Majrowski v Guy’s and St. Thomas’s NHS Trust [2006] 3 WLR 125

Breach of statutory duty – Harassment – Vicarious Liability


William Majrowski (M) was formerly employed by St Thomas’s NHS Trust (D). M claimed that he had been bullied by his manager (L), which M claimed amounted to harassment under section 1 of the Protection from Harassment Act 1997. It was held that D was vicariously liable for the tort committed by L. D appealed.


The issue in question was whether an employer could be vicariously liable for a course of conduct by one of its employees that amounted to harassment in breach of s.1 of that Act. D claimed that the purpose of the 1997 Act was to protect people against the public order issue of stalkers, which did not apply to the circumstances of the present case in the workplace; and furthermore, that vicarious liability in this case would place an unduly large burden on employers.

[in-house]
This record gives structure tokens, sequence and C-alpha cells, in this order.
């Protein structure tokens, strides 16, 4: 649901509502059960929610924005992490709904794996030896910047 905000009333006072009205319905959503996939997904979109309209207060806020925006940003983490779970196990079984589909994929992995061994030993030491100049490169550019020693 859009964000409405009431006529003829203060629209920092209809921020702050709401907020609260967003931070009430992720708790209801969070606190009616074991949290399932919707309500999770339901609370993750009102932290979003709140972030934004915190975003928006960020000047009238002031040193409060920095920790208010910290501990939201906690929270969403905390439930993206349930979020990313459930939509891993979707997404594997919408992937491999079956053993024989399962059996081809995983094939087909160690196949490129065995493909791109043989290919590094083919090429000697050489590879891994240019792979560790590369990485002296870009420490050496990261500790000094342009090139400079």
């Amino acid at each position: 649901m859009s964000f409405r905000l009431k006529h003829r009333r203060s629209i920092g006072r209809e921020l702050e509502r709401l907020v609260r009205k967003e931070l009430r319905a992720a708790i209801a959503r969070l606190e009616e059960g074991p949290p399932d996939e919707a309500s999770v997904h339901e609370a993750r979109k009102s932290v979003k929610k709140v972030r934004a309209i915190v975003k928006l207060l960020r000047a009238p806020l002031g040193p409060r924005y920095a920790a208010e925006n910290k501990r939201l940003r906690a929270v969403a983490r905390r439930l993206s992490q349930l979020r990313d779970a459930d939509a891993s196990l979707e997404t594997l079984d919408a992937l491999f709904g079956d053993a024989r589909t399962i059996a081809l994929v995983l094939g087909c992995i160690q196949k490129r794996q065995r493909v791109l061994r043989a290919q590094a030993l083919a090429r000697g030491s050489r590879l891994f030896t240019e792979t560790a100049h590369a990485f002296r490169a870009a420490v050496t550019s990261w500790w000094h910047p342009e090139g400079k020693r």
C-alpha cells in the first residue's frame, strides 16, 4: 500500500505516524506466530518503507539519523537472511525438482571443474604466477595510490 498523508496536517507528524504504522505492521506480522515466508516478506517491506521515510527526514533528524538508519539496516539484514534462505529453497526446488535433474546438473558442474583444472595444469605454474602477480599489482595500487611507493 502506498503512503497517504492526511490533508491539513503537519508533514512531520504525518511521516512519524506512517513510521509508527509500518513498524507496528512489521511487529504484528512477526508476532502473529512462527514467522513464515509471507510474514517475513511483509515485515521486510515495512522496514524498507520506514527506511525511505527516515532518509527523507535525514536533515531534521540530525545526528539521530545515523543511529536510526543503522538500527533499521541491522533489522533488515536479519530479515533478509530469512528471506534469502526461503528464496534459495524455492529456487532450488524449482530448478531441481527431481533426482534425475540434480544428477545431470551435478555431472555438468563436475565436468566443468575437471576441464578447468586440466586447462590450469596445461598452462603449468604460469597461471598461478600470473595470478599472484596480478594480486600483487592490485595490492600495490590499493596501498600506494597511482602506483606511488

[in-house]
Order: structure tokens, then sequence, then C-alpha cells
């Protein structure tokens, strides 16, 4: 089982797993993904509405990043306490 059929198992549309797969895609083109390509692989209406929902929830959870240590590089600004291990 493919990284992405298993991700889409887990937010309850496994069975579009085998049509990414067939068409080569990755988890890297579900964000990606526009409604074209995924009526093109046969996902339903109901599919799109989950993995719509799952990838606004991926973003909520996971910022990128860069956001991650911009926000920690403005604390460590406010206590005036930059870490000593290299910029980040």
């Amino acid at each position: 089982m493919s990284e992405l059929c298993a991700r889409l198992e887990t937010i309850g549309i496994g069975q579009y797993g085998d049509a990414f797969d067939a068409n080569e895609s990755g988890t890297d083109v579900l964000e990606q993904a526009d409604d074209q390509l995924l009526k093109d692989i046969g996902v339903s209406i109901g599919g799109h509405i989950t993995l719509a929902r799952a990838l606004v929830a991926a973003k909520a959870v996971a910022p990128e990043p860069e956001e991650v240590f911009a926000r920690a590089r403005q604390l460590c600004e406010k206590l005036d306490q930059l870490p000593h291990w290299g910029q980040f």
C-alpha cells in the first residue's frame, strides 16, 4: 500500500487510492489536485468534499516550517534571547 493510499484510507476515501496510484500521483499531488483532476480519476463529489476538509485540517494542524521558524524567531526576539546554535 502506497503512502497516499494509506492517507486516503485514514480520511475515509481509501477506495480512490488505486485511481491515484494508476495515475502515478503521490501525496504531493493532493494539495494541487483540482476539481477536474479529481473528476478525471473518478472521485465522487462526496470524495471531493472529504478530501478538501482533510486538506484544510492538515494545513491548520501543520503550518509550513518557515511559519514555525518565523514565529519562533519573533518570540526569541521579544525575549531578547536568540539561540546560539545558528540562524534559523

An employer can be vicariously liable in damages under section 3 of the 1997 Act for a course of conduct by one of its employees that amounted to harassment in breach of section 1 of that Act. Vicarious liability for damages could be applied to statutory obligations breached by an employee in the course of his employment unless the statute expressly or impliedly indicated otherwise, which the 1997 Act did not. The House of Lords noted that section 10 of the 1997 Act had inserted section 18B to the Prescription and Limitation (Scotland) Act 1973, through which an employer in Scotland could be held vicariously liable in damages to the victim of harassment in breach of the relevant provision of the 1997 Act. The House of Lords thus noted that Parliament must therefore have intended that the position be the same in England. The appeal was dismissed.